At Cereal Alchemist I salute hard-working men and women, and although not all of us aspire to be "collectors" of fine spirits, I believe that everyone deserves the finest dram on the evening of their victory. Get ready to stretch those summer legs and feel young again!
Many whisky "enthusiasts" turn up their nose at younger whiskies, but this is a mistake for a number of reasons. For starters, how can you know where [whiskies] are going if you don't know where they've been? Getting to know young expressions from each distillery can teach you a lot about how each unique malt handles the marriage stresses involved in maturation. Every malt ages differently, and every malt has its "peak", although it's true that some have not yet reached it! The second reason young whiskies are great is that they are relatively inexpensive (less whisky lost to the angels = more stock; supply and demand) and they frequently offer flavor profiles that you just won't find in older whisky. Not all young whiskies are delightful, but I'll give you five expressions off the top of my head which prove that not all youth is wasted on the young.
While 10 years old is not truly "young" for most Islay whisky, it does form the ceiling of what we're going to be recommending today. In Dorus Mor, Bowmore took it's famous, softly-peated whisky and aged it 10 years full term in first fill bourbon casks. The result is something delicate yet vibrant, a silky waft of sherbet and grapefruit tones balanced perfectly with a mild, peppery peat smoke and subdued, biscuity sweetness. I wouldn't call it a departure for Bowmore, but I would call it coy and vivacious, showcasing an adolescent malt full of vitality and promise. Cask strength at 55.1% ABV
Jim Murray (of Whisky Bible fame) called Amrut Fusion the "third best whisky in the world." It's from India. I'm not yanking your chain. I first experienced this whisky at WhiskyRI's World Whisky Tasting and could not believe my taste buds. Using roughly 25% peated malt (sourced from Scotland) and 75% unpeated (sourced from India), this distillery combines East and West in a stunning vatted expression that's full of brown sugary sweetness, cantaloupe, and touch of cigar smoke. It's only 5-6 years old (Bangalore has a wicked angel's share), but it has the maturity of a whisky twice its age. Bottled at 50% ABV.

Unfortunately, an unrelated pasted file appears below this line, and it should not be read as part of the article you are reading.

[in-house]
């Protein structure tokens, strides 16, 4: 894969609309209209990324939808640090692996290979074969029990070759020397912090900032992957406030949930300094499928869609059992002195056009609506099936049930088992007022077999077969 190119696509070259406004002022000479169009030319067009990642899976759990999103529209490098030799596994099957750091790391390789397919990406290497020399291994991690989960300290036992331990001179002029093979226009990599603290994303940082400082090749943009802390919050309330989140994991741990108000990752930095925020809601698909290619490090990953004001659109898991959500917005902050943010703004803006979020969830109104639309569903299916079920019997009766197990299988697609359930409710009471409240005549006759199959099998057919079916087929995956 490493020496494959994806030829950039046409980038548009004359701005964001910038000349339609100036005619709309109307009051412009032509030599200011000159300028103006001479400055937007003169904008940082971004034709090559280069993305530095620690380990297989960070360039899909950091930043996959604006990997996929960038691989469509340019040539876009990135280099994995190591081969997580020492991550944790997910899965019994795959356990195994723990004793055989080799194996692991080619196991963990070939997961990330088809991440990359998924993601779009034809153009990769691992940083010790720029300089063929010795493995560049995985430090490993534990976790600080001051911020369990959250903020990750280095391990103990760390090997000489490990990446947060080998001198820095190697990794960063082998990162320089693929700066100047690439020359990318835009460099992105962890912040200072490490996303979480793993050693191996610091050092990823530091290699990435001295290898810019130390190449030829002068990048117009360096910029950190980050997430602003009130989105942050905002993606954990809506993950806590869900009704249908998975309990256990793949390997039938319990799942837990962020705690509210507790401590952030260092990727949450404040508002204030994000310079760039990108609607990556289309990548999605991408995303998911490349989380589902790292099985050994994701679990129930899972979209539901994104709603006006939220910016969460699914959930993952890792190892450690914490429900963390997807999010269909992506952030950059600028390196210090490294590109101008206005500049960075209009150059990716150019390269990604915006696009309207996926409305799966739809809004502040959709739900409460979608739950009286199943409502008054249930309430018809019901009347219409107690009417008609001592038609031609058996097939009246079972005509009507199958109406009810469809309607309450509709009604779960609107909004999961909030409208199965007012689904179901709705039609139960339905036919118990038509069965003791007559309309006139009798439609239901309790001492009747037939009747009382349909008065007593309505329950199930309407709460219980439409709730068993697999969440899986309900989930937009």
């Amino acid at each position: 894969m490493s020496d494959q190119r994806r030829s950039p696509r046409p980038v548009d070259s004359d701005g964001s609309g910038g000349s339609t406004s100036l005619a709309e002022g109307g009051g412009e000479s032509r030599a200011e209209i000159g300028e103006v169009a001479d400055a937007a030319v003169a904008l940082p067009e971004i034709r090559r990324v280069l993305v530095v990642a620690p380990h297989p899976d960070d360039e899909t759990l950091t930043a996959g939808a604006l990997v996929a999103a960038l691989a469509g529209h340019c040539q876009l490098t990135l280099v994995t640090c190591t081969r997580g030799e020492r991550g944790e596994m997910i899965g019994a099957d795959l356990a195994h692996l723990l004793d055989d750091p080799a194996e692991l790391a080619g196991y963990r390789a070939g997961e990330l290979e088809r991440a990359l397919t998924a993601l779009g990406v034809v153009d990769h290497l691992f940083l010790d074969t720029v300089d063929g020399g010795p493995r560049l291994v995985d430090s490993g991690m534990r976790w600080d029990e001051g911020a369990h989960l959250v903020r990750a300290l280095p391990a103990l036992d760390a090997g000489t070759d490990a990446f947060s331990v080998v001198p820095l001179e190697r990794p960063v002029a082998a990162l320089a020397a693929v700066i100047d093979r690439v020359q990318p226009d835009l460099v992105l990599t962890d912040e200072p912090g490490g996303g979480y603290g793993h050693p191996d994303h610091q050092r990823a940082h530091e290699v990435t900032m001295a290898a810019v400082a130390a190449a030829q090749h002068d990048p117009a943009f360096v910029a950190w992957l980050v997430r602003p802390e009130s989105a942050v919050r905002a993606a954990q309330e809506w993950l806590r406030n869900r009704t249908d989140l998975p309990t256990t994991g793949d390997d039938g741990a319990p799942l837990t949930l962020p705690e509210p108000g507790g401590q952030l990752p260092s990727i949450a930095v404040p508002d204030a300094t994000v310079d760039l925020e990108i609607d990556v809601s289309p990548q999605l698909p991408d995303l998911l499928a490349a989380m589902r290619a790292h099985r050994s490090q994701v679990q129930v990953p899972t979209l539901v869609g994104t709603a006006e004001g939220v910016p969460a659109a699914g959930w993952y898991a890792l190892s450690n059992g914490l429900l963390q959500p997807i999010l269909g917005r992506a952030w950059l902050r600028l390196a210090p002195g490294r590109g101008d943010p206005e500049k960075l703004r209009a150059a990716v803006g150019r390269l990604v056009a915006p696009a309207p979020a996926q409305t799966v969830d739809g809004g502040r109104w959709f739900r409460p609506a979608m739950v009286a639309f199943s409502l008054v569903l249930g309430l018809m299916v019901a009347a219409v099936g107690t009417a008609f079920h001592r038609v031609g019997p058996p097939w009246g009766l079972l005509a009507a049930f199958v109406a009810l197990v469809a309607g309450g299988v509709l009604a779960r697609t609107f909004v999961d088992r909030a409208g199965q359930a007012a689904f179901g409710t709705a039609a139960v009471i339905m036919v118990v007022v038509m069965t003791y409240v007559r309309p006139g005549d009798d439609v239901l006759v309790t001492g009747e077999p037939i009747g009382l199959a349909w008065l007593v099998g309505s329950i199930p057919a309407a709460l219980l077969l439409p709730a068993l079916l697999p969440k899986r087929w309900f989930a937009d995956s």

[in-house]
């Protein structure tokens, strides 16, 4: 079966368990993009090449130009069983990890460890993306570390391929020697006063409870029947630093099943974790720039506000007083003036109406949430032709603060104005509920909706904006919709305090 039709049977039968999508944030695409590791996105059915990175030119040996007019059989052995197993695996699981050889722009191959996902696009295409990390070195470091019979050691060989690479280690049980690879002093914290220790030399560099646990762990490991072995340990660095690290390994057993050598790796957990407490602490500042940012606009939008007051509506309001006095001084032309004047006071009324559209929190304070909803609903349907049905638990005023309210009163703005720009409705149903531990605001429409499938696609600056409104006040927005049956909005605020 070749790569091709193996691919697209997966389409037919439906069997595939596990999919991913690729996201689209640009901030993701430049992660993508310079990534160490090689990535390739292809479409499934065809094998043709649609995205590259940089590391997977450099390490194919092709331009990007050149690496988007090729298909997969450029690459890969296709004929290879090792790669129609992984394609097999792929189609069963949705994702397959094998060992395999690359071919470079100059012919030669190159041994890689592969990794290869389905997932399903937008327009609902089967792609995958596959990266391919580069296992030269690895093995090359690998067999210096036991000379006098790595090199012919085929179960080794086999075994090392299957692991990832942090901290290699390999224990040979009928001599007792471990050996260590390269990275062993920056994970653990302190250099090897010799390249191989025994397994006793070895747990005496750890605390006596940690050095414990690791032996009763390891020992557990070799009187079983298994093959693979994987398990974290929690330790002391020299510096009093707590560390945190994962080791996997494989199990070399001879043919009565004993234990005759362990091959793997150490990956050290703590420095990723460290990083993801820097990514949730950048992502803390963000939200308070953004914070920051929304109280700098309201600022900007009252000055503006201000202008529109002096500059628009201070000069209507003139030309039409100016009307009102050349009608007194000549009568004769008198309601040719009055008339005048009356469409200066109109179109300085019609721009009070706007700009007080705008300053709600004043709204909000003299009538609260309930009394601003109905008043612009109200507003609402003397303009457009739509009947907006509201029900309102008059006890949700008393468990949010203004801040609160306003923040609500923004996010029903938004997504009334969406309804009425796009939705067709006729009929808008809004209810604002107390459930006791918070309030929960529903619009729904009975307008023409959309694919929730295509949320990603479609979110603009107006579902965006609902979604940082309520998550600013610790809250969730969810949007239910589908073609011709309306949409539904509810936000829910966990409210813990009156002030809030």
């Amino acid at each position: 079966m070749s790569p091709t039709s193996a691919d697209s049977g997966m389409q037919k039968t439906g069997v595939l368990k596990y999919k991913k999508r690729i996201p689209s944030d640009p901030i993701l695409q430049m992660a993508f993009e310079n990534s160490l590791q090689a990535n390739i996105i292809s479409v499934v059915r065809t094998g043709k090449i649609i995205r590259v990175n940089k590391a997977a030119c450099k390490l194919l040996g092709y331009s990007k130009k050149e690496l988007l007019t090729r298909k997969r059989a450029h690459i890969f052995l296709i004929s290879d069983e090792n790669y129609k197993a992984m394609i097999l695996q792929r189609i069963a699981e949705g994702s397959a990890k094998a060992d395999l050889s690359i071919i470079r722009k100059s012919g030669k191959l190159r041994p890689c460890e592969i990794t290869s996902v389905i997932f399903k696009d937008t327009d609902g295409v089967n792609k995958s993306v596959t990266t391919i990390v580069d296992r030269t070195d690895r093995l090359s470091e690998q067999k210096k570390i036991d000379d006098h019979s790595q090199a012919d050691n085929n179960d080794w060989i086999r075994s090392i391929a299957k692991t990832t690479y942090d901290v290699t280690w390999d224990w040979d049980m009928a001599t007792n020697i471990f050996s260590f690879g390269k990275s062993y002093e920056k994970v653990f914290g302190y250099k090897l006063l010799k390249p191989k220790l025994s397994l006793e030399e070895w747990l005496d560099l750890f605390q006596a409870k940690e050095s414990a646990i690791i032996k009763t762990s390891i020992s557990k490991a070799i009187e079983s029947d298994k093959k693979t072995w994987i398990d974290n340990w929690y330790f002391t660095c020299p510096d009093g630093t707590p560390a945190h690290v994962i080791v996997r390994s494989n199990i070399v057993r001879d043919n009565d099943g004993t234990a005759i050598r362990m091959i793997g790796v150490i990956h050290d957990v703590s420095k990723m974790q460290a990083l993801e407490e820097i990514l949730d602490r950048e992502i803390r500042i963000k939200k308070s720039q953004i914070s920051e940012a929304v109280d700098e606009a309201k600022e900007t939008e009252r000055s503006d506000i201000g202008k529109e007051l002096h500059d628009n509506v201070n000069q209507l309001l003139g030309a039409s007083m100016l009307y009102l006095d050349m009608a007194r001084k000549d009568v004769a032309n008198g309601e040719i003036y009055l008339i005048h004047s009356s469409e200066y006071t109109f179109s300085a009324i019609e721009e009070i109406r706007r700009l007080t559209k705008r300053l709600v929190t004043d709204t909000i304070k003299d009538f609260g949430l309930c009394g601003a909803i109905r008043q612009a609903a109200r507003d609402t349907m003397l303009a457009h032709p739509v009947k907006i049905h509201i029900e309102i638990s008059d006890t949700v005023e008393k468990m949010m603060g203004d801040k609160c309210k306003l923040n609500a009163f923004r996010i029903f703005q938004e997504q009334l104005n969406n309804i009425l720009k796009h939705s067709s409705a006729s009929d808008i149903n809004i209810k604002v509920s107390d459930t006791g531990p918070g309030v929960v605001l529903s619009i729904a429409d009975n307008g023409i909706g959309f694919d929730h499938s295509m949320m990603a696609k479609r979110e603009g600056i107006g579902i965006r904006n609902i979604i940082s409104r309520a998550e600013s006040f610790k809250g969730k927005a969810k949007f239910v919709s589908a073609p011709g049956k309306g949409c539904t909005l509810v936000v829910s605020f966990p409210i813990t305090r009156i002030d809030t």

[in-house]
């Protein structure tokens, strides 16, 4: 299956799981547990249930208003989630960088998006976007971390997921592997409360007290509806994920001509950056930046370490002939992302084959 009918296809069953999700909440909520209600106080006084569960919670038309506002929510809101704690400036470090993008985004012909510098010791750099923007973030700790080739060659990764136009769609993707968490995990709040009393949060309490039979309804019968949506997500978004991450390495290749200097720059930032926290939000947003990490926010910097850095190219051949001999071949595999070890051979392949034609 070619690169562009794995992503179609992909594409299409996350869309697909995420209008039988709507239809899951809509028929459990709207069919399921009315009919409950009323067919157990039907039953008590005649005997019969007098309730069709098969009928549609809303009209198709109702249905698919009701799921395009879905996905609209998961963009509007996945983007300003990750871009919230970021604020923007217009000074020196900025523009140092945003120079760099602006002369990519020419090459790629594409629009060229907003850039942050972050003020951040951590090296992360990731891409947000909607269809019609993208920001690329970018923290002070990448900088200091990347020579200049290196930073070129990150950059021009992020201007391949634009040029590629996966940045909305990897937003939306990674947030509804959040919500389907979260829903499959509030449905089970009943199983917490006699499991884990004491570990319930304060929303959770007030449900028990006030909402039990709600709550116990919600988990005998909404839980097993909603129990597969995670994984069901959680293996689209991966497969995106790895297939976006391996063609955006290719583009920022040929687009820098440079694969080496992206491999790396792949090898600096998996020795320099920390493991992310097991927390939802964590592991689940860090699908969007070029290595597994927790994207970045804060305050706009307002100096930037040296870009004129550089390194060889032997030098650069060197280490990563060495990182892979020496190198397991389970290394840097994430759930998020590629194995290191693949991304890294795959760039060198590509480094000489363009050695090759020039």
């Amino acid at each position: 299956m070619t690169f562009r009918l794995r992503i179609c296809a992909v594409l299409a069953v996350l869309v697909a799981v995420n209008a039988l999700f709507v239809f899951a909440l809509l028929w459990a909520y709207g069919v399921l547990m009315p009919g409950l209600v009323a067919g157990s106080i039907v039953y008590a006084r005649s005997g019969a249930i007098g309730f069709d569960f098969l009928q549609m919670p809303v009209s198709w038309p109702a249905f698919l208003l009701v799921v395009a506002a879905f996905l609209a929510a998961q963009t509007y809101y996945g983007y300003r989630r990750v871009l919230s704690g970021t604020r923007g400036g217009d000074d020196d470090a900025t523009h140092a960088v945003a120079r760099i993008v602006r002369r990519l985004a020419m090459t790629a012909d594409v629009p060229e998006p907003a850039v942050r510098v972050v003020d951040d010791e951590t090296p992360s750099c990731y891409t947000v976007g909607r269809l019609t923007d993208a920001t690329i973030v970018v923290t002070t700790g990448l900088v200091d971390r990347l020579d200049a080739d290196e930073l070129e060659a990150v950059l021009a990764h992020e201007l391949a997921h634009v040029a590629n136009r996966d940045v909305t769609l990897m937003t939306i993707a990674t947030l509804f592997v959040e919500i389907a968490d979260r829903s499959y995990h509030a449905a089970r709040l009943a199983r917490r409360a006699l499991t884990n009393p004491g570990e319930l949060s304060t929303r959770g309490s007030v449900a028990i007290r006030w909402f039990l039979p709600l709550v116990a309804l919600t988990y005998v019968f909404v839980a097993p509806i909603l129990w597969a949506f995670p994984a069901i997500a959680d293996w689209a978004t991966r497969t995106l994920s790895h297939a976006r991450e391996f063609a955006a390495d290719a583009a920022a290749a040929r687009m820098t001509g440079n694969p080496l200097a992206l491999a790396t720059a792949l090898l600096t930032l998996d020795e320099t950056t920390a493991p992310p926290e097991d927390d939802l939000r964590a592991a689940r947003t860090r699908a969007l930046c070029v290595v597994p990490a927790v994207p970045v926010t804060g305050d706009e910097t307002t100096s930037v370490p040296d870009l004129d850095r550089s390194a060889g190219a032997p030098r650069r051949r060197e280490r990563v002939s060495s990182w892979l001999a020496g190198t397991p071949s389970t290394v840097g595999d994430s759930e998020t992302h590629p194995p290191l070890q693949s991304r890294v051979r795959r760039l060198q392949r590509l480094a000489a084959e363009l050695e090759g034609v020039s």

We're not limited to just Scotch whiskies here. Angel's Envy is (in my humble opinion) probably the best expression of bourbon I've ever tasted. The trick with Angel's Envy is that they take a roughly 6 year old spirit and ACE it (Additional Cask Enhancement) in port pipes. The result is a high rye bourbon that's seen that massive spice hit replaced with a ripe, caramelized fruitiness. If you buy a bottle, it's not going to last long - this is ridiculously drinkable neat. In fact, it would be a crime to mix it. I just recently discovered that the owner of Angel's Envy is a founding member of Single Cask Nation, of which I am also a member. Judging from the quality of SCN's whiskies, I can't wait to see what Angel's Envy comes up with next (they've already released a rum cask expression, but I haven't had a chance to acquire it yet). Bottled at 43.3% ABV.
Auchentoshan is one of the few operational lowland distilleries in Scotland, a region famous for its "light" whiskies (light in style, not necessarily ABV). Auchentoshan adds to this distinction by triple distilling its whisky, resulting in a spirit that's exceptionally light and fruity. Valinch has no age statement, but I'll guarantee you it's 10 years or younger - aged in ex-bourbon barrels. In distillery culture, the valinch is the copper tool that blenders use to draw spirit from the cask for sampling. It's appropriate then that Auchentoshan's offering is absolutely cask strength at 57.5% ABV. It's a beautifully complex expression with a little water, producing notes of melon, banana zest (I know, right?), sake, coconut skin, and sopapillas. I almost expected to hear a steel drum band in the background...
For the dedicated enthusiast and whisky adventurer out there, there's always Bruichladdich (pronounced "brook-laddie"). The Octomore series is the world's peatiest whisky (this expression stands close to the record at 167 ppm phenols). Comus is a spin on the originals (much like Orpheus), a "concept" whisky that involves ACE'ing this 5-year-old fire in Sauternes casks. The result is breathtaking, and quite possibly one of the best drams ever to grace my tongue. You'll pay a pretty penny for it, but a whisky like this will never come again. You really ought to read Jim McEwan's tasting notes on the subject (always so poetic) where he describes it as "a sensory solar system."
This is by no means a comprehensive list (there are hundreds of smaller-but-worthy craft distilleries out there that could be included). Still, there's plenty here to work with, and it's one of the best products that I've seen, even including embedded links for the distillery websites (some require you to call ahead for tours). I'll leave the map to serve you in its own magic way. Just remember, it's only a dream in Rio.
You're welcome ;-)